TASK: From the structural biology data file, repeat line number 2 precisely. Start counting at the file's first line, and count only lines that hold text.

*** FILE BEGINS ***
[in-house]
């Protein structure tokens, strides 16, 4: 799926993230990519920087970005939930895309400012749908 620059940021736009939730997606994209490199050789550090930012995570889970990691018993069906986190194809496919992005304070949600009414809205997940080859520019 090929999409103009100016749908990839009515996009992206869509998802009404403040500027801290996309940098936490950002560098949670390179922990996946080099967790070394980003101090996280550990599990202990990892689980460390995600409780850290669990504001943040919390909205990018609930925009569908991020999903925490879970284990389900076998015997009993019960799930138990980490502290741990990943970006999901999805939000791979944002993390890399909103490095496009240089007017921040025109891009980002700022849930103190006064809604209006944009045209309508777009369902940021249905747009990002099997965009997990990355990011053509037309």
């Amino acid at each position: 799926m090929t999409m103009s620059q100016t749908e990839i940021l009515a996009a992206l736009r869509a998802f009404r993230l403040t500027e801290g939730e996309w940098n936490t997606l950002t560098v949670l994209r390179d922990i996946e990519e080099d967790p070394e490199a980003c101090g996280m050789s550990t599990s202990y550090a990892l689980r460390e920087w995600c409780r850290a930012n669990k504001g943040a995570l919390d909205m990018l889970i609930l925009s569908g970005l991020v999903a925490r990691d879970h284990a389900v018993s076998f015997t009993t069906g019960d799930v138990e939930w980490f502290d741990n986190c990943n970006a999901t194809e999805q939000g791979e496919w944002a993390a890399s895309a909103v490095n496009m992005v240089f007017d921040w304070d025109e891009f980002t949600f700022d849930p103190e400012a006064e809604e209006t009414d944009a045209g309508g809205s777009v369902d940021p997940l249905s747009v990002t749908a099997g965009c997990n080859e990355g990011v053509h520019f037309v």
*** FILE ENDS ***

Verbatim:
């Protein structure tokens, strides 16, 4: 799926993230990519920087970005939930895309400012749908 620059940021736009939730997606994209490199050789550090930012995570889970990691018993069906986190194809496919992005304070949600009414809205997940080859520019 090929999409103009100016749908990839009515996009992206869509998802009404403040500027801290996309940098936490950002560098949670390179922990996946080099967790070394980003101090996280550990599990202990990892689980460390995600409780850290669990504001943040919390909205990018609930925009569908991020999903925490879970284990389900076998015997009993019960799930138990980490502290741990990943970006999901999805939000791979944002993390890399909103490095496009240089007017921040025109891009980002700022849930103190006064809604209006944009045209309508777009369902940021249905747009990002099997965009997990990355990011053509037309």